Also, can you name one specific simple task that GPT-4 cannot do, and let's see next month...


Kolinnor t1_jdq9v1z wrote

A counter-argument for the "we are too lucky for it to be a coincidence" : remember that there is always one person that wins lottery, and that person is incentivized to start believing in God or try to find higher meaning, even in the situations of pure coincidence.

In other words, we should expect the lucky ones to start doubting. While this doesn't prove anything, I think I would Occam's razor my way out of that argument guys.


Kolinnor t1_ja2hvkm wrote

My (non-expert) take :

The problem is that there are many black boxes with that.

LLMs work well when we have a huge amount of data to train the model with. In an oversimplified way, LLMs predict the next word, based on the previous data they've seen. But how to "predict the next action you'll take" ? If we had a massive amount of "sensation --> action" data (probably just like the human brain accumulates during life ?) then that would be possible. I haven't heard of a way to achieve that today, and I think it's more complicated than that anyways.

I think what's your suggesting is kinda like what they try to do with Google's SayCan : but as you can see, for the moment there's no easy way to link LLMs with physical action. LLMs manage to create plausible scenarios of what's happening, or what could be some consequences of action X, but practically it's not usable yet.

There's also the fact that, as someone pointed earlier, there are issues with continuous learning, such as catastrophic forgetting. I think many brilliant minds are actively trying to surpass those issues, but it's no easy feat.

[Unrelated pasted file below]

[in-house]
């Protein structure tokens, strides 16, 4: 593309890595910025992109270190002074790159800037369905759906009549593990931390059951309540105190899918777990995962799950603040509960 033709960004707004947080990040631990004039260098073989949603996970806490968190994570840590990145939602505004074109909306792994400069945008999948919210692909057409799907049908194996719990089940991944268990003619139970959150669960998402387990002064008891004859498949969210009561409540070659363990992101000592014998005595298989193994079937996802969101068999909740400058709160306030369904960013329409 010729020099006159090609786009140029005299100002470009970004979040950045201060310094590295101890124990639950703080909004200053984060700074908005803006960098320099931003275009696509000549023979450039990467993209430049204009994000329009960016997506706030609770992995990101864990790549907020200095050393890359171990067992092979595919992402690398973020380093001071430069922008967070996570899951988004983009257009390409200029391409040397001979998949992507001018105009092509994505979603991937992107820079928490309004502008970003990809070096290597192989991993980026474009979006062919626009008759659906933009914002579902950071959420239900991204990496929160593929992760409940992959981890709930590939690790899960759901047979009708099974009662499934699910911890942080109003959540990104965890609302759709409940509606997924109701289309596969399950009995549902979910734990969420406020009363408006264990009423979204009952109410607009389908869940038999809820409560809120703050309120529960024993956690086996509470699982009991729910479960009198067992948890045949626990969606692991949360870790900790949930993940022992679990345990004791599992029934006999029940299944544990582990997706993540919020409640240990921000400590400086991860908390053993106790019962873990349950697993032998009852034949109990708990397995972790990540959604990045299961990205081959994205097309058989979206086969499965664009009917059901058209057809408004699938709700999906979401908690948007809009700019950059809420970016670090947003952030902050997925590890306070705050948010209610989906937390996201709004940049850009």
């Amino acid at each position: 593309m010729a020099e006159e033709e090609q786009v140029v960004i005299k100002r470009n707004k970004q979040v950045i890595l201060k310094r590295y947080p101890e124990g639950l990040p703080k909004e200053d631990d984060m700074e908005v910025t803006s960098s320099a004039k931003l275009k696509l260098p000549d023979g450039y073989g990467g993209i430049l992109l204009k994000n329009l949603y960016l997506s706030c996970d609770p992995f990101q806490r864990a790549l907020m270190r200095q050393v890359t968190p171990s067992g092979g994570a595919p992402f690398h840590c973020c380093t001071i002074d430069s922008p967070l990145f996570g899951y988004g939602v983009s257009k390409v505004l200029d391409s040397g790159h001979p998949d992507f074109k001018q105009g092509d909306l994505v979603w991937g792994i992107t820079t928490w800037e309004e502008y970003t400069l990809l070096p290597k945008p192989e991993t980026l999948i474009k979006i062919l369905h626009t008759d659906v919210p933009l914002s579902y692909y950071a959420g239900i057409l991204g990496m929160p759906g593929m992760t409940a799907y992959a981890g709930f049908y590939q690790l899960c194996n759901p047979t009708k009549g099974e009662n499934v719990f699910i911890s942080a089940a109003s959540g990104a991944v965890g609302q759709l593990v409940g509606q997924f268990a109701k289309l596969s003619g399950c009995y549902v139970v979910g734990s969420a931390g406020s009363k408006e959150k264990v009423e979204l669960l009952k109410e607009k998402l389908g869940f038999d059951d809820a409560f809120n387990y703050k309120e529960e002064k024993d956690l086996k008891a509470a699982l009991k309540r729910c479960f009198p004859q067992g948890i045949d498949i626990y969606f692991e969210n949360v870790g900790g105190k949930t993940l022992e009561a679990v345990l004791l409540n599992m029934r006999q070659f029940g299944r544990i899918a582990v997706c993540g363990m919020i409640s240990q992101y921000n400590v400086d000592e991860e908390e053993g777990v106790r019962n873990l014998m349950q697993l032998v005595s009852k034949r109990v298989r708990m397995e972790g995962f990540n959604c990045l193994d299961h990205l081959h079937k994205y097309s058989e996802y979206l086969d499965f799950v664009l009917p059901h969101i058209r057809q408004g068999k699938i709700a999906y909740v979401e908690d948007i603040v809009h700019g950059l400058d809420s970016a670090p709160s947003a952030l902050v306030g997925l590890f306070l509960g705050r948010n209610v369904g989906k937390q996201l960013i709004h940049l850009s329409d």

Kolinnor t1_j9gpzre wrote

He does have very good points, and he's very interesting, with brilliant ideas about alignment.

Overall, all the Lesswrong philosophy is a little too "meta" and confusing if you've not studied the jargon, so I'm a bit annoyed sometimes when I read it and realize, in the end, that they could have said the same ideas with less sophisticated phrasing.

Although, while I don't agree with the conclusions he reaches (and he reaches them with too much confidence to my taste), I've learned quite a number of things about alignment reading him. Definitely a must read for singularity and alignment even if you don't agree with him.


Kolinnor t1_j8o9nek wrote

I see lots of those posts about the Turing test being flawed. So I'm just going to comment that the strong versions of Turing tests (that is, trying to mimick experts in a field, or at least an intelligent human, certainly like Turing imagined it) are still far from being solved and would be a big indicator of AGI.